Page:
Automation has taken over in many industries, and it is getting a toehold in many more. Meat packing is one in which the challenges may outweigh the advantages.
Pros and cons of robot butchers
At first glance, meatpacking seems like an obvious candidate for automation. The meat packing industry is notorious for its physically demanding and often hazardous work. Robots can handle repetitive and strenuous tasks, reducing the risk of worker injuries and improving overall worker well-being. Robots may also maintain a higher level of cleanliness and hygiene in meat processing environments, as they do not introduce contaminants or require personal protective equipment. Robots excel at tasks requiring precision and accuracy. In meat packing, this could mean fewer errors in portioning, packaging, and quality control.
On the other hand, robots have trouble distinguishing meat from bone. They have trouble handling variable objects, and every animal is different from every other animal. The result is a higher level of waste. Sophisticated sensors can help with these issues, but they may not fare well in a harsh wash down environment (although Indramat components are known for their ability to handle tough environments). It can be difficult to integrate robots into existing workflows, too. Human workers in meat processing plants currently work shoulder to shoulder in a setting full of blades and potential health and safety risks. Fitting robots into the plants can be challenging.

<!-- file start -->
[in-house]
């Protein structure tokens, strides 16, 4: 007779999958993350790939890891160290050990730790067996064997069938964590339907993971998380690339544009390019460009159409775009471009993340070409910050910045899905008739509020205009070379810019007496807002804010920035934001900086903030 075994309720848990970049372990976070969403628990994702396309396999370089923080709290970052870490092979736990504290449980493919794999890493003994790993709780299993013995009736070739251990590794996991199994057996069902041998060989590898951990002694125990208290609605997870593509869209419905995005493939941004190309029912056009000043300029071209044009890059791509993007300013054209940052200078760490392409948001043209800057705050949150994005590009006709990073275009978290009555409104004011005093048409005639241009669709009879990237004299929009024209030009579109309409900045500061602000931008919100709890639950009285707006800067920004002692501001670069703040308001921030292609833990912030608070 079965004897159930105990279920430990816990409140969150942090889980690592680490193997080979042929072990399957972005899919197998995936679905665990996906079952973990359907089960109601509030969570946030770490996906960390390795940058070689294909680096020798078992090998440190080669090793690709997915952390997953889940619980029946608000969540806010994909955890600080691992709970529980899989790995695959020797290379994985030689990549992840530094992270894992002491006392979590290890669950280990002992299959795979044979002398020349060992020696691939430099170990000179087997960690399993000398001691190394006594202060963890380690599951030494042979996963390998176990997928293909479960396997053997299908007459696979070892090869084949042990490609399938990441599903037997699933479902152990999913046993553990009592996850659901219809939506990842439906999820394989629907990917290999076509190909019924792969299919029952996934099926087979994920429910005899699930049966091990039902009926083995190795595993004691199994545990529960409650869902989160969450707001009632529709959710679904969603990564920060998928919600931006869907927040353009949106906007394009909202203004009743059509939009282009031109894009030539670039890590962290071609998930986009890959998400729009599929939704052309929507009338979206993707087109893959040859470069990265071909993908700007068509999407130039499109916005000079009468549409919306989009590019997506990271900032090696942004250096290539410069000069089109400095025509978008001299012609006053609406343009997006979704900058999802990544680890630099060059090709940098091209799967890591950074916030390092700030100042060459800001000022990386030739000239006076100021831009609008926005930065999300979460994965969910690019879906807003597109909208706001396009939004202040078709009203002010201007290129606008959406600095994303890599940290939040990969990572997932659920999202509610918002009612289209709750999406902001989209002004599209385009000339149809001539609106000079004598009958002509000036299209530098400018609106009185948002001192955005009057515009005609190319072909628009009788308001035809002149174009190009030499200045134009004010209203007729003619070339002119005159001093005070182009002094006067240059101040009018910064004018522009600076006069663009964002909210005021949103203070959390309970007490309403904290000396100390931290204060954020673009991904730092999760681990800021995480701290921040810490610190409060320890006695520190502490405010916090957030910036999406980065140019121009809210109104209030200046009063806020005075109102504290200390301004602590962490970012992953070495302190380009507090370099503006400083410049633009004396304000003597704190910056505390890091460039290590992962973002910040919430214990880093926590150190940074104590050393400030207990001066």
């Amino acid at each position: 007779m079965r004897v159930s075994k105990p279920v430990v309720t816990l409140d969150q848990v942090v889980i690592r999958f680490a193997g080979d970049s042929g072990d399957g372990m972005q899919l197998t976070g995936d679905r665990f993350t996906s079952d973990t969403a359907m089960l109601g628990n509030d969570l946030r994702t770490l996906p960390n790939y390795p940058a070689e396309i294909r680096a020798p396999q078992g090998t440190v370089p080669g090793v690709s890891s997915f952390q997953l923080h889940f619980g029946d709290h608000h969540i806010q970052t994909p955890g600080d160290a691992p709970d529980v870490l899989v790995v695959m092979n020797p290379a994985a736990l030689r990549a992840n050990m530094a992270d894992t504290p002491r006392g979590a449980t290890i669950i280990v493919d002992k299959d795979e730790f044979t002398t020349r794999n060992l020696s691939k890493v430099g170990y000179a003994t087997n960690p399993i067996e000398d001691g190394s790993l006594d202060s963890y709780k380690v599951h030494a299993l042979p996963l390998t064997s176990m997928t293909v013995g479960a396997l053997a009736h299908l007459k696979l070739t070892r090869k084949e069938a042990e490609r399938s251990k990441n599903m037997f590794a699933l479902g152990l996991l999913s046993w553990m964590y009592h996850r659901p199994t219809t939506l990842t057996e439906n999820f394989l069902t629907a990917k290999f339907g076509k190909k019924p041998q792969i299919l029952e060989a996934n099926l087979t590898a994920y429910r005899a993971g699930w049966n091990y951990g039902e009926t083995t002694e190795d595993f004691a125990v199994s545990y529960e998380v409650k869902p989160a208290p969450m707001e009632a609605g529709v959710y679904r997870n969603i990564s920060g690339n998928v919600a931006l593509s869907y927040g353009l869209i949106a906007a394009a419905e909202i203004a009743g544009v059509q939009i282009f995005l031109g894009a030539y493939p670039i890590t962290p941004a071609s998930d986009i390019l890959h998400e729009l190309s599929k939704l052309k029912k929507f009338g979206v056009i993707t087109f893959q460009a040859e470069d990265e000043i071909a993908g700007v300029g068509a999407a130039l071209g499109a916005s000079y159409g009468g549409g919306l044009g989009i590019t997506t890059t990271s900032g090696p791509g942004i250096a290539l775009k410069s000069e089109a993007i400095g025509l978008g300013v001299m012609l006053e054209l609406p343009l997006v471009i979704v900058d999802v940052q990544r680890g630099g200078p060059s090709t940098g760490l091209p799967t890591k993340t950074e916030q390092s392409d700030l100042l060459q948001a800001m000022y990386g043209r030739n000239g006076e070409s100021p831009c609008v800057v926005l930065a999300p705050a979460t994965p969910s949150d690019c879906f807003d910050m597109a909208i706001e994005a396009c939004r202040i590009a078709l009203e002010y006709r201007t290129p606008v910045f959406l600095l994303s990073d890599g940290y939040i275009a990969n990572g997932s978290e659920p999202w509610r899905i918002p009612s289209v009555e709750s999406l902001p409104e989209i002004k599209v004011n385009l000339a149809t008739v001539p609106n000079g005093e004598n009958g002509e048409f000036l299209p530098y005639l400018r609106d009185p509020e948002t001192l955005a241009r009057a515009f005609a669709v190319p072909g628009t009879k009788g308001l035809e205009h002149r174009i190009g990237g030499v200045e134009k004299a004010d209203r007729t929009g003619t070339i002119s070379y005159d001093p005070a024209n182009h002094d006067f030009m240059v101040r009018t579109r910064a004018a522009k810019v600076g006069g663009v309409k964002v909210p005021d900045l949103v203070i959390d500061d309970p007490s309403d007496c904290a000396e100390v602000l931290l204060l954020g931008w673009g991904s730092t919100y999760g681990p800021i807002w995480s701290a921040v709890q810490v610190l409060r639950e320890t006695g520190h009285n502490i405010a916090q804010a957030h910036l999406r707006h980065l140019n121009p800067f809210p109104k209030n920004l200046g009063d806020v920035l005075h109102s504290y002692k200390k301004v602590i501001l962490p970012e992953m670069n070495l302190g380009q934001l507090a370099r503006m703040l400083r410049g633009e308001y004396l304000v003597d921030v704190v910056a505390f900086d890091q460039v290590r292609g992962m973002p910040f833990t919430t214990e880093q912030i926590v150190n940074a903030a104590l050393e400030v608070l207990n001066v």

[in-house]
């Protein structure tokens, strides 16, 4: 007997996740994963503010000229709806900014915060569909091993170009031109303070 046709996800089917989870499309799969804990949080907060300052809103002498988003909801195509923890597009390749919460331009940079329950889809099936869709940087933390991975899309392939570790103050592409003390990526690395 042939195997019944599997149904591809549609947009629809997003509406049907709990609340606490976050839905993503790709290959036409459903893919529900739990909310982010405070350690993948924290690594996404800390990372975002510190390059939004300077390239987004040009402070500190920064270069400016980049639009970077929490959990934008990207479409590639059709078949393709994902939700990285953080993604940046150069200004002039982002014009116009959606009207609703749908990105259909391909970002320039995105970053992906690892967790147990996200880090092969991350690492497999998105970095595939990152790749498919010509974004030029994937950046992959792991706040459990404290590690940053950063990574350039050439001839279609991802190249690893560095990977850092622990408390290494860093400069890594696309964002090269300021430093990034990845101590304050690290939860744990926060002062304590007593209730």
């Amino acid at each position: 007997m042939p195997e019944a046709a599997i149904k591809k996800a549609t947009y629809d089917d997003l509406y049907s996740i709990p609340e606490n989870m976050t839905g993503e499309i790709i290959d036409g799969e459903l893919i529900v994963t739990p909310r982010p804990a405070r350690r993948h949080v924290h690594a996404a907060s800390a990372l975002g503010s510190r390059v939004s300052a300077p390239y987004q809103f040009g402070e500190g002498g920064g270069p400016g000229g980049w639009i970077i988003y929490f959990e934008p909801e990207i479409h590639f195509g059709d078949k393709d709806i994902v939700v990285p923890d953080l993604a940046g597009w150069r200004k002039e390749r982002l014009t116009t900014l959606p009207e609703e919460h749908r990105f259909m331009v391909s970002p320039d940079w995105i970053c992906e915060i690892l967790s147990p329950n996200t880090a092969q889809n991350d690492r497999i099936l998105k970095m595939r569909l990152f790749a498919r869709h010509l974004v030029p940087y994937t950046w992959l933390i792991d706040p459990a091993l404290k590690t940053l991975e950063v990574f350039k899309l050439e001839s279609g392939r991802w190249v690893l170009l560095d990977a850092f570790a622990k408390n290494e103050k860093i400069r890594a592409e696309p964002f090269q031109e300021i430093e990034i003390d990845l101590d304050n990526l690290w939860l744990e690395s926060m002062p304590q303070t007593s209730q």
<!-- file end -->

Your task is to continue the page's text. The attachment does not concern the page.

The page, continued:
Labor shortages provide motivation
Without readily available appropriate technology, meat packing plants are behind many other industries when it comes to automation. While there are some large experimental efforts going on, actual meat packing plants usually are not making the investment in automation.
However, labor shortages could change that. The pandemic was very disruptive for meat and poultry processing plants, and the work of deboning chickens or slicing up pork or beed carcasses is not always appealing to workers if they have other options. The difficulty of keeping a plant staffed with human workers can make the up-front costs of automation seem less daunting.